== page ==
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Prove that if $f$ is integrable on $[a,b]$ then for any $\varepsilon>0$ there is a continuous function $g \le f$ such that the integral from $a$ to $b$ of $(f-g)<\varepsilon$.

Thing is, I've already gotten a step function that works from a previous exercise $(s_1\le f)$, but I can't for the life of me get a continuous one. I was thinking something along the lines of a linear function that would zigzag around each step of $s$ three times (ie: one above $x^2$, one below $x^2$, and another above $x^2$)

Thank you in advance!

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    $\begingroup$ If you've managed to approximate an integrable function from below using a step function, all you need to do is approximate a step function from below using a continuous one. Can you do that? $\endgroup$ – Jonathan Y. Feb 9 '14 at 10:39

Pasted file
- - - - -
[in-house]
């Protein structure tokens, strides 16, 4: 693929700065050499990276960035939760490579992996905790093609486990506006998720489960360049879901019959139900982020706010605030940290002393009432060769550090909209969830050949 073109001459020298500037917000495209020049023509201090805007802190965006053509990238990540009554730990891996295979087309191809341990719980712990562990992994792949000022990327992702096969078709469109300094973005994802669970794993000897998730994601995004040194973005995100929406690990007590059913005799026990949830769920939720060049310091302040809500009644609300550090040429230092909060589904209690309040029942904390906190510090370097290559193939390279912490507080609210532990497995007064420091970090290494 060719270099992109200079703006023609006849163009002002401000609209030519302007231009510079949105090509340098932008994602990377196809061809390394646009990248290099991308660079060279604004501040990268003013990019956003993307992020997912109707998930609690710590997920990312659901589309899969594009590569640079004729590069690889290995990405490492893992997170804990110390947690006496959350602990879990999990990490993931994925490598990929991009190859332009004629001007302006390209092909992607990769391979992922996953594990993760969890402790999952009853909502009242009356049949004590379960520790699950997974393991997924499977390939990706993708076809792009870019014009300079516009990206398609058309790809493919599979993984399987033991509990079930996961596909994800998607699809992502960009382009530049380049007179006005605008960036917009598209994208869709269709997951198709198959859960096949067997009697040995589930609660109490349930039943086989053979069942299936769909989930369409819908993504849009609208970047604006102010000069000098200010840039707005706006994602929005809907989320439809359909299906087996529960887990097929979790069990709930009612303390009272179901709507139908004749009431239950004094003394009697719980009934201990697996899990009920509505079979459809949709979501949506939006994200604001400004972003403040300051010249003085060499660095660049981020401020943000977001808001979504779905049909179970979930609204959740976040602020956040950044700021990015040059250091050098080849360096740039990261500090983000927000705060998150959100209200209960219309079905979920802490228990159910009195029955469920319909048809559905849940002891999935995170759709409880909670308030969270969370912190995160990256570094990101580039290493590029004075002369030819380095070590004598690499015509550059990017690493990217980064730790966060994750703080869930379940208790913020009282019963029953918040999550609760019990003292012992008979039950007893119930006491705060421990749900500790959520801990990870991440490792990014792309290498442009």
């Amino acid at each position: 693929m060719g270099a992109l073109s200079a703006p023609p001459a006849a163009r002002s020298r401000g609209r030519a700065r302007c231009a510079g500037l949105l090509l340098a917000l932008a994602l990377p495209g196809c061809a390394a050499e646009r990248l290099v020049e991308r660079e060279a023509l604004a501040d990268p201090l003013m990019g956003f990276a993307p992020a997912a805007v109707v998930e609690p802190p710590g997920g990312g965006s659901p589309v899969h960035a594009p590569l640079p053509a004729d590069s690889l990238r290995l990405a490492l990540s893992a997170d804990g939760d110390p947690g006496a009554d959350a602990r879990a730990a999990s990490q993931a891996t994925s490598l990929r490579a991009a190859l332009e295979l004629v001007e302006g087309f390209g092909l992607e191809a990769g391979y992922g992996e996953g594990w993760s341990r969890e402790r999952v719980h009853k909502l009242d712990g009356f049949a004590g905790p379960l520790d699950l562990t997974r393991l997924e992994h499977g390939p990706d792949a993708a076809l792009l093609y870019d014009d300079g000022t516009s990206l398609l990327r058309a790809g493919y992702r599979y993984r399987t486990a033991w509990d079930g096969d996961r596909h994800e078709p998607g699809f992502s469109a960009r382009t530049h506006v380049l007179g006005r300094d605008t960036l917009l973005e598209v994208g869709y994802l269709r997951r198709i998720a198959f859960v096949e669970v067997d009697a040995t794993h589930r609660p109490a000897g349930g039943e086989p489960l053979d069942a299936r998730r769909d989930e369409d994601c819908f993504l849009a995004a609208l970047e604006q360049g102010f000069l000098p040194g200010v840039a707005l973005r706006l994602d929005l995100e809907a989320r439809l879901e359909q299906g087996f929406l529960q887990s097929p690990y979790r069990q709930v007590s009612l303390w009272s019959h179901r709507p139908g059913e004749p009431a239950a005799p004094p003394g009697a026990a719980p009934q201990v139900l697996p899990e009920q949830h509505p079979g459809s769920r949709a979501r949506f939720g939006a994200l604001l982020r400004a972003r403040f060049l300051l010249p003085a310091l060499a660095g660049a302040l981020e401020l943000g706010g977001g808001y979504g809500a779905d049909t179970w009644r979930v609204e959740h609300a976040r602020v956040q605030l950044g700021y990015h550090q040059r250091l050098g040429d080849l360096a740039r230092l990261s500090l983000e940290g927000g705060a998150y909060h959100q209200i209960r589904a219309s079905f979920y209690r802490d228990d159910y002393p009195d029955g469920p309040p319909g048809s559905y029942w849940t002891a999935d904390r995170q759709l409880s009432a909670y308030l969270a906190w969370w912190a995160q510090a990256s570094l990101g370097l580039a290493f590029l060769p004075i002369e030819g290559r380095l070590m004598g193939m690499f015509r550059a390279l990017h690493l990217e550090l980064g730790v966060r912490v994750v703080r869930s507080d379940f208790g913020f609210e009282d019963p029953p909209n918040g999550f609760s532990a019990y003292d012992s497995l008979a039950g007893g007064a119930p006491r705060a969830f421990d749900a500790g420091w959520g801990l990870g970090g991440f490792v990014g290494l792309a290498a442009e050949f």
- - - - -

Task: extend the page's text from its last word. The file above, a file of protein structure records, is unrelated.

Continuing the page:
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The key point is that if you already have a step function that has close integral to $f$, you could 'smoothen' each step by a small amount to get a continuous function and you can make the shavings arbitrarily small, because there are finitely many steps. You could use straight line segments to accomplish this, but in fact $g$ can even be made infinitely differentiable if you use bump functions.

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By what you showed take a step function $s \le f$ such that $\int_{a}^bf -\int_{a}^b s < \varepsilon/2$ , and since $f$ is integrable it is bounded so take $M$ such that $|f(x)|\le M$. $s$ is constant on some intervals of the form $(j_{i-1},j_i)$ $i=1,\ldots,n$ for some $n$. let $\delta>0$ and define $g=s$ on $[j_{i-1}+\delta /2,j_{i}+\delta /2]$ and on $[j_i-\delta /2,j_{i}]$ and $[j_i,j_{i}+\delta /2]$ to be a straight line where $g(j_i)=-M$. So now we have $g\le s$ and $$\int_{a}^bs-\int_{a}^bg<nM\delta$$ Take $\delta<\varepsilon/2nM$ this gives $\int_{a}^bs-\int_{a}^bg<nM\delta<\varepsilon /2$. $\int_{a}^bf-\int_{a}^bg = \int_{a}^bf-\int_{a}^bg-\int_{a}^bs+\int_{a}^bs \le \varepsilon$

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